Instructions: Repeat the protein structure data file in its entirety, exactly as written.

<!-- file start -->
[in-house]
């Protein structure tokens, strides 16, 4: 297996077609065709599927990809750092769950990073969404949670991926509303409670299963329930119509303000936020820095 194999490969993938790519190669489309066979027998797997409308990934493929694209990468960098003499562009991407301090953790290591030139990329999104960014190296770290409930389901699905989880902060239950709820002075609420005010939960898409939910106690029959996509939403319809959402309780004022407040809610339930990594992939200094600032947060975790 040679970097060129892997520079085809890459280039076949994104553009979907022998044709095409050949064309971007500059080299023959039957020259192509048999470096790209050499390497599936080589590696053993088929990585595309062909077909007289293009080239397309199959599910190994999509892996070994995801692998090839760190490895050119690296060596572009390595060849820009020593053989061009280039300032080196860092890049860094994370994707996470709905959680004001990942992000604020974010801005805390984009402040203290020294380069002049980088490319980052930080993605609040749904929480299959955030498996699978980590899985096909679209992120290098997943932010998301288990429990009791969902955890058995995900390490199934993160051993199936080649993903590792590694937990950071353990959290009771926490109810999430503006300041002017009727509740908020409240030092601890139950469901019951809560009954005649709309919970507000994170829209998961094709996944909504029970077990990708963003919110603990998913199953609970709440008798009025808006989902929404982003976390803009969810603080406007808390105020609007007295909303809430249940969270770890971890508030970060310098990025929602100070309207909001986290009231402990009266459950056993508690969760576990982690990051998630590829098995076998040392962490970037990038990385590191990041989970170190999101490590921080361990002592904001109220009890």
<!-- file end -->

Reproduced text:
[in-house]
């Protein structure tokens, strides 16, 4: 297996077609065709599927990809750092769950990073969404949670991926509303409670299963329930119509303000936020820095 194999490969993938790519190669489309066979027998797997409308990934493929694209990468960098003499562009991407301090953790290591030139990329999104960014190296770290409930389901699905989880902060239950709820002075609420005010939960898409939910106690029959996509939403319809959402309780004022407040809610339930990594992939200094600032947060975790 040679970097060129892997520079085809890459280039076949994104553009979907022998044709095409050949064309971007500059080299023959039957020259192509048999470096790209050499390497599936080589590696053993088929990585595309062909077909007289293009080239397309199959599910190994999509892996070994995801692998090839760190490895050119690296060596572009390595060849820009020593053989061009280039300032080196860092890049860094994370994707996470709905959680004001990942992000604020974010801005805390984009402040203290020294380069002049980088490319980052930080993605609040749904929480299959955030498996699978980590899985096909679209992120290098997943932010998301288990429990009791969902955890058995995900390490199934993160051993199936080649993903590792590694937990950071353990959290009771926490109810999430503006300041002017009727509740908020409240030092601890139950469901019951809560009954005649709309919970507000994170829209998961094709996944909504029970077990990708963003919110603990998913199953609970709440008798009025808006989902929404982003976390803009969810603080406007808390105020609007007295909303809430249940969270770890971890508030970060310098990025929602100070309207909001986290009231402990009266459950056993508690969760576990982690990051998630590829098995076998040392962490970037990038990385590191990041989970170190999101490590921080361990002592904001109220009890």